School Vouchers Work
School voucher is the most powerful instrument to make government run schools accountable, say Parth J Shah and Baishali Bomjan
The Indian educational system is the second largest in the world in providing access and coverage and spends a whopping Rs.41,978 crore annually. This figure is impressive, but we are all too painfully aware that inefficiencies abound in this system. There is a huge gap between our aspirations and the achievements on the ground, which reflect poor accountability for the tax payers’ money.
In the present system, despite the big numbers that Sarva Shiksha Abhiyan claims, the schools are accountable only to the government, and not to the primary beneficiaries - the students and their parents. The complacency that has crept in due to an assured flow of funds, lack of transparency, and most importantly, no incentive given to government schools to attract and retain more students, has resulted in the delivery of substandard education. No surprises then that, even poor parents feel compelled to sacrifice basic necessities and spend hard-earned money to educate their children in private schools. Today, the fastest growing segment in education is the budget private schools with fees of Rs 50-300 a month, where the children of street hawkers, construction workers, and daily wage earners go to study. On the other hand, the government continues to spend large sums of money on state schools, and it is high time we did something to make these schools deliver - not just schooling, but real education. This must happen now, and not in the next National Education Policy, or a Five Year Plan.
The only way to make state schools function well is to make them accountable to students and parents. There are many ways to achieve this goal, but none that is more powerful than the school voucher.
What is a school voucher?
The school voucher is a policy reform idea developed by Milton idea developed by Milton Friedman, an American economist and a recipient of the Nobel Prize in Economics, to increase the involvement of parents in responsibly schooling their children by giving them the means to pay for the education.
The school voucher changes the way governments finance the education of the poor. It is a coupon offered by the government that covers the full or partial cost of education at the school of the student’s choice. The schools collect vouchers from the students, deposit them in their bank accounts and the banks then credit the school accounts with equivalent money while debiting the same from the account of the government. No money actually changes hands; only the voucher moves from the student to the bank, and then back to the government.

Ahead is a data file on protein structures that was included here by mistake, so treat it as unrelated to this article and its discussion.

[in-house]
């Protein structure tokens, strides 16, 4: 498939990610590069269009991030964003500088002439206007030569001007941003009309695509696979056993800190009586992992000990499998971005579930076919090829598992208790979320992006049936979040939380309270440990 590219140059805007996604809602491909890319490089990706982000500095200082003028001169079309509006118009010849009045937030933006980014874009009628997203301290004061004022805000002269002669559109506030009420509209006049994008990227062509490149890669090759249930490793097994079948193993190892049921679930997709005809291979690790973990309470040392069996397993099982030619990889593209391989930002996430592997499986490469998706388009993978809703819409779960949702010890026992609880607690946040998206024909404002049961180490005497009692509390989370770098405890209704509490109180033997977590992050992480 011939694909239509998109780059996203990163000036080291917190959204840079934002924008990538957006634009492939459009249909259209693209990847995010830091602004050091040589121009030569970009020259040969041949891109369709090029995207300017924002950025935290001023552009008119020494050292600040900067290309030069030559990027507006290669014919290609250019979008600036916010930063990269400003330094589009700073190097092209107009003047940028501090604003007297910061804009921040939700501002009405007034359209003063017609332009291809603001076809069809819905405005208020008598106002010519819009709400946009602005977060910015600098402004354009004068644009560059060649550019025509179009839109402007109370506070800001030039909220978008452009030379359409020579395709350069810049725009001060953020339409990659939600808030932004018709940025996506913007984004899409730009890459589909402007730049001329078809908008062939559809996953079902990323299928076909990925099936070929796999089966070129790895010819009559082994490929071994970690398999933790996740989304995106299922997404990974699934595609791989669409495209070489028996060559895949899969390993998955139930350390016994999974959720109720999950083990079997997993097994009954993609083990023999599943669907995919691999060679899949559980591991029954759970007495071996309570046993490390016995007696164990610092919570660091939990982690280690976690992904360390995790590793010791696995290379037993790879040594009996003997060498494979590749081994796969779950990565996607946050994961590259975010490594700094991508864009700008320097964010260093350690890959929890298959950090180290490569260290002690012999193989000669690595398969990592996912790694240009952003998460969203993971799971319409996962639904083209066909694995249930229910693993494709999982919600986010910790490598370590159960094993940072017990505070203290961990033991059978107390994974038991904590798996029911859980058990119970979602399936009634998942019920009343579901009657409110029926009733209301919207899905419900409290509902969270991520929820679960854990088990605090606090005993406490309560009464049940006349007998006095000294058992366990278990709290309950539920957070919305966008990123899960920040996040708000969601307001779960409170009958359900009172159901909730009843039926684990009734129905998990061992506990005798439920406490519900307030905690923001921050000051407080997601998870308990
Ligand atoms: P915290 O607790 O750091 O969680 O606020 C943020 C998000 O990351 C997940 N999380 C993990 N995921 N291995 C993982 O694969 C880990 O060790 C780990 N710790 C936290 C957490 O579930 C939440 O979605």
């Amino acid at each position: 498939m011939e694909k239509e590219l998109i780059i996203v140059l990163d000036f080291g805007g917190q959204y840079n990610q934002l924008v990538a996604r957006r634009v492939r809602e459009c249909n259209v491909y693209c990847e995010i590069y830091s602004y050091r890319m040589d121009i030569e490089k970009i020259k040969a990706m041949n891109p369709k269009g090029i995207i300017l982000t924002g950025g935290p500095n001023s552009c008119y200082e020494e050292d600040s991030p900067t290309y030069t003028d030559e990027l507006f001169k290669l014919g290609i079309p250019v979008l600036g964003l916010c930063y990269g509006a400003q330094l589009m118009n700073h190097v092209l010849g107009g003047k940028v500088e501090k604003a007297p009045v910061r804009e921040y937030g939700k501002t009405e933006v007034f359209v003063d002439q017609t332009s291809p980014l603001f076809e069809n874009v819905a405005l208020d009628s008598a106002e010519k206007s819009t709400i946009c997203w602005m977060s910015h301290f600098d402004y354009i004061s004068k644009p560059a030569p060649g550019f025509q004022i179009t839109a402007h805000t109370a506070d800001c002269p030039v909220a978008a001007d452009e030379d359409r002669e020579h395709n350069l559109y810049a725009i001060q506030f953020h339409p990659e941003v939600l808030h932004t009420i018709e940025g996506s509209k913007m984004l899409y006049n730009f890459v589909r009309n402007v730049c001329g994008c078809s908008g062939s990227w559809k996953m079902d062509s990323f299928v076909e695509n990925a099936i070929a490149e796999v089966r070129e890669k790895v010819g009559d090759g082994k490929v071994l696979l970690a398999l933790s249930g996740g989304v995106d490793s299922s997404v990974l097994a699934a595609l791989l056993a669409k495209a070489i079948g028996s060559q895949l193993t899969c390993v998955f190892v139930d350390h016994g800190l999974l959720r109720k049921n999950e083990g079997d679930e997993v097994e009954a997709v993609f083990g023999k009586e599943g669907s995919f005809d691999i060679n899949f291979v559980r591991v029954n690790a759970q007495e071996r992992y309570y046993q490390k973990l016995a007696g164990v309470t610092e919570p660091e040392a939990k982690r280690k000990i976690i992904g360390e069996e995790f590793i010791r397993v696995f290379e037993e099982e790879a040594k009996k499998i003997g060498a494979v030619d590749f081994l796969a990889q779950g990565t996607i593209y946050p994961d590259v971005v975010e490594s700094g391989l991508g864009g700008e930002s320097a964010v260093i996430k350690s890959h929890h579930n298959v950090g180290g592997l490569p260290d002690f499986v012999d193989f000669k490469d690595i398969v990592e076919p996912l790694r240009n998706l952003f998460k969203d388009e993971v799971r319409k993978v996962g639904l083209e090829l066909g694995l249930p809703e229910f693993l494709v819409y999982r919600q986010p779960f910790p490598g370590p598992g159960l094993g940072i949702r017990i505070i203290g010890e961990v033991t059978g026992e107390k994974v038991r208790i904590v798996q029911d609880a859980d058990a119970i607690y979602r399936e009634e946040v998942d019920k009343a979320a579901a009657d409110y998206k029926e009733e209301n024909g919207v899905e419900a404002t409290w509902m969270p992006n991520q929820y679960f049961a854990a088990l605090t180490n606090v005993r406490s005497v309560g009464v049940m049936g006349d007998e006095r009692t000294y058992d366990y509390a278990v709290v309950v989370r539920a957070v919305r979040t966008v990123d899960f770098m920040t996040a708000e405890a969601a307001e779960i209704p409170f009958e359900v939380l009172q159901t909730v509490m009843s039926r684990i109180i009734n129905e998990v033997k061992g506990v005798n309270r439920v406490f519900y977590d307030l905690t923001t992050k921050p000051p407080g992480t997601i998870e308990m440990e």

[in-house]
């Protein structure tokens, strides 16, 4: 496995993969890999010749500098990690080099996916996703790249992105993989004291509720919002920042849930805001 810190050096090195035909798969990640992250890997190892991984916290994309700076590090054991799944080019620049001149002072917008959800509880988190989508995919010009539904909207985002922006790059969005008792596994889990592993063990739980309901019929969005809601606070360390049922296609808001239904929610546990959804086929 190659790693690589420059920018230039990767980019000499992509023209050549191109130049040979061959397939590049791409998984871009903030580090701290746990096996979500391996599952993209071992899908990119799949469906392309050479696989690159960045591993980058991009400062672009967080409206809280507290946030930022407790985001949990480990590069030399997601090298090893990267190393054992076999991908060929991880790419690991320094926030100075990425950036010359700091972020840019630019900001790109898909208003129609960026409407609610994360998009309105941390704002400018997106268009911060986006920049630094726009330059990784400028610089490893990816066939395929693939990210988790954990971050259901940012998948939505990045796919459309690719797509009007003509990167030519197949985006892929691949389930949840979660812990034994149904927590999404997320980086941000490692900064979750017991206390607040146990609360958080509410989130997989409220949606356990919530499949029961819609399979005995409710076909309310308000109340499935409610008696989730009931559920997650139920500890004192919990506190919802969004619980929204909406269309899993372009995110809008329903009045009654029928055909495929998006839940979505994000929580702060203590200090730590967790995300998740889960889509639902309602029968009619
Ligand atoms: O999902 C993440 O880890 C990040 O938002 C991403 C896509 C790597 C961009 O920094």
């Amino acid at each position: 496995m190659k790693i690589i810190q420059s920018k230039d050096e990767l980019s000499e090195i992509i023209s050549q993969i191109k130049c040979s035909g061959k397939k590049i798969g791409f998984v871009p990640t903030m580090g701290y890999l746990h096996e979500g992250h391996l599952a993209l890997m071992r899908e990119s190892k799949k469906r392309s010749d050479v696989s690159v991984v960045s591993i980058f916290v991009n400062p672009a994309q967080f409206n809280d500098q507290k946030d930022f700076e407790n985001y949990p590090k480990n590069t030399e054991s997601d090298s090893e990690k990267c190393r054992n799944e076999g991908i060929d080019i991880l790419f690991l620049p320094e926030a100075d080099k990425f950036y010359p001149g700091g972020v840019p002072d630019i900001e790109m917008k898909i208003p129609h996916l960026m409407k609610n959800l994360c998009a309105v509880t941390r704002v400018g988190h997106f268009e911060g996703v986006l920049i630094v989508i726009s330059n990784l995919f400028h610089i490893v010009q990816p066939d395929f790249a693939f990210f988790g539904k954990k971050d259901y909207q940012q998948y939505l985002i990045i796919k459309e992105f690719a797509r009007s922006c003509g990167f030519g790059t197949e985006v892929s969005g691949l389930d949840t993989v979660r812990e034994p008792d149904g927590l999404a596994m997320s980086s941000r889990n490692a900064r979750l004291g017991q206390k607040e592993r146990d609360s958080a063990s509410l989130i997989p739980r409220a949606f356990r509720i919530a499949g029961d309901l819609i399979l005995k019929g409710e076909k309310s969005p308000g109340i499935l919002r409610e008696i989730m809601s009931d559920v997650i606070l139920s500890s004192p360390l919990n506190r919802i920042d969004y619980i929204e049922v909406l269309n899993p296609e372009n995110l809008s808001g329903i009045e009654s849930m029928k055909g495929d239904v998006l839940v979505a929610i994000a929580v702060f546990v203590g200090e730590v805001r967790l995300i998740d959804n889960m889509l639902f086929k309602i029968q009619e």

Global experience of school vouchers?
There are several successful voucher programmes in many countries across the world, as diverse as Chile, Ivory Coast, Sweden, USA, Denmark, and the Czech Republic that undeniably reflect the impact of choice and the resultant competition among schools to raise not only the quality of education, but also the schools’ ability to serve the needs of poor families.
Sweden’s voucher system at the primary and secondary school level enables free choice among public and independent schools in the community, and has led to improved academic achievements in public schools. Under its universal voucher programme, every child, irrespective of the family income, qualifies for a voucher. In most other countries, however, the school vouchers are targeted at a smaller population.
In the US, Florida’s school choice programme, the McKay Scholarship Program, allows parents of students with disabilities to choose the best academic environment for their children. It provides a variety of options including the opportunity to attend a participating private school, or transfer to another public school.
Bangladesh has taken the voucher idea a step further to design direct cash transfer programmes, commonly referred to as Conditional Cash Transfer (CCT). Its Female Education Stipend Programme was initiated as a solution to the high dropout rate among girls. Each child who meets conditions of good attendance and marks in the annual exam of any recognised school, her family gets cash from the government, more realistically it is in her mother’s bank account that a quarterly deposit of the specified amount is made. The money not only covers the cost of schooling, but also provides a cash incentive to parents to keep their girls in schools. Based on the success of this scheme, a similar programme to increase access to primary education among boys has been launched.